Author: Karataev, V.
Paper Title Page
MOPPP005 Feasibility of THz Source Based on Coherent Smith-Purcell Radiation Generated by Femtosecond Electron Bunches in Super-Radiant Regime 574
  • L.G. Sukhikh, K.P. Artyomov, A. Potylitsyn
    Tomsk Polytechnic University, Tomsk, Russia
  • A.S. Aryshev, J. Urakawa
    KEK, Ibaraki, Japan
  • V. Karataev
    JAI, Egham, Surrey, United Kingdom
  Nowadays there is a big interest to THz radiation that is a promising tool for investigations in material science, in biology, medicine and other fields. THz radiation for users is mostly produced by Light Sources that are big and complex machines. Because of this there are numerous activities in research and development of a compact THz source. One of the trends is based on using different types of radiation generated in coherent regime by short electron bunches. The promising radiation mechanism is coherent Smith-Purcell radiation (CSPR) that has monochromatic angular distribution and that is generated while the bunch travels in a vicinity of a grating. In this report we present simulated characteristics of frequency-locked coherent Smith-Purcell radiation (super-radiant regime) generated by a train of short (hundreds of femtosecond) 10 MeV electron bunches with THz spacing. The simulations are performed for different grating profiles and parameters using existing CSPR models and Particle-in-Cell simulation code. We also discuss the feasibility of the THz source based on CSPR and status of the experiment that is prepared at LUCX facility at KEK after the upgrade.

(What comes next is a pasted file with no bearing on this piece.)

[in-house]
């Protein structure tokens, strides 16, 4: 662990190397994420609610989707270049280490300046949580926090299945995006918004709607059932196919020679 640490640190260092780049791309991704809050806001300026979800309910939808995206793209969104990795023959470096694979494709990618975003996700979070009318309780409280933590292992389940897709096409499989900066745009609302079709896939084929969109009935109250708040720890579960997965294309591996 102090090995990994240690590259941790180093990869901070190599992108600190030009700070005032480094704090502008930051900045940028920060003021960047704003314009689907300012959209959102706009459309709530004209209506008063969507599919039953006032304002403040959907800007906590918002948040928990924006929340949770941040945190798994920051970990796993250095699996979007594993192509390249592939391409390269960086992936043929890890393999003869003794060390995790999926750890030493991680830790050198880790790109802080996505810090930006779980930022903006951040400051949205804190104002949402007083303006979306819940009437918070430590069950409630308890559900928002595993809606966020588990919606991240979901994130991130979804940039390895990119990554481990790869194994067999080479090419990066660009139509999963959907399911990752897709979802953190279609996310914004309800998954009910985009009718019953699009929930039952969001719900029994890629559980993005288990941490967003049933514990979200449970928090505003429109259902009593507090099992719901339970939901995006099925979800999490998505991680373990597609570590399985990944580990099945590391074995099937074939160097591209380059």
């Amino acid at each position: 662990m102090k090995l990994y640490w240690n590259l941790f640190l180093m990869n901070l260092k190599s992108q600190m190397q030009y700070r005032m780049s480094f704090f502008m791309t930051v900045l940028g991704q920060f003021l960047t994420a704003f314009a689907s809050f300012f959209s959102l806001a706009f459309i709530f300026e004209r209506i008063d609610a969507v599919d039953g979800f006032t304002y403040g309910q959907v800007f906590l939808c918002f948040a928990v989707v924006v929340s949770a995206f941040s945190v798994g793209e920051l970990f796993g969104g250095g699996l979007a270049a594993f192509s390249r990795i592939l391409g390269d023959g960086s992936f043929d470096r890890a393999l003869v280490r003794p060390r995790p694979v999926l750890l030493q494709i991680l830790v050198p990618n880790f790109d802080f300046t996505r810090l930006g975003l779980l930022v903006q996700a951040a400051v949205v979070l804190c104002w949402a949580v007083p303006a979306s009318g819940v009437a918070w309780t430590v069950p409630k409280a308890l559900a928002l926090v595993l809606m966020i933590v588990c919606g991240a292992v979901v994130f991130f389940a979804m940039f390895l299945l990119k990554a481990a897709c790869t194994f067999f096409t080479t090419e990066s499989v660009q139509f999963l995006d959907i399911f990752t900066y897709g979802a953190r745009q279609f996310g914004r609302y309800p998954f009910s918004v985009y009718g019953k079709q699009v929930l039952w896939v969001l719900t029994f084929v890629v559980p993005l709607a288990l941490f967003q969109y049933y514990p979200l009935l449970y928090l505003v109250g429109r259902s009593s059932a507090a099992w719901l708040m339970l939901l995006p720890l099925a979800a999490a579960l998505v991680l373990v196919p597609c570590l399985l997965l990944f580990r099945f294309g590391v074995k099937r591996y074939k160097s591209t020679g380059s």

WEPPR079 Observations of Microbunching Instabilities from a THz Port at Diamond Light Source 3114
  • W. Shields, G.E. Boorman, V. Karataev, A. Lyapin
    JAI, Egham, Surrey, United Kingdom
  • R. Bartolini, A.F.D. Morgan, G. Rehm
    Diamond, Oxfordshire, United Kingdom
  Diamond Light source is a third generation synchrotron facility dedicated to producing radiation of outstanding brightness. Above a threshold current, the electron bunches are susceptible to the phenomenon known as the microbunching instability. This instability is characterised by the onset of radiation bursts, the wavelength of which is around one order of magnitude shorter than the bunch length. Near threshold, the bursting occurs quasi-­‐periodically, however at higher currents, the bursting appears randomly. The high frequencies involved in these emissions make detection and analysis challenging. A port specifically for the investigation of mm wave emissions has recently been built at Diamond. Ultra fast Schottky Barrier Diode detectors have been installed to obtain data for only a small fraction of the bunch revolution time in an updated data acquisition system. The threshold current and subsequent evolution of the instability have been investigated.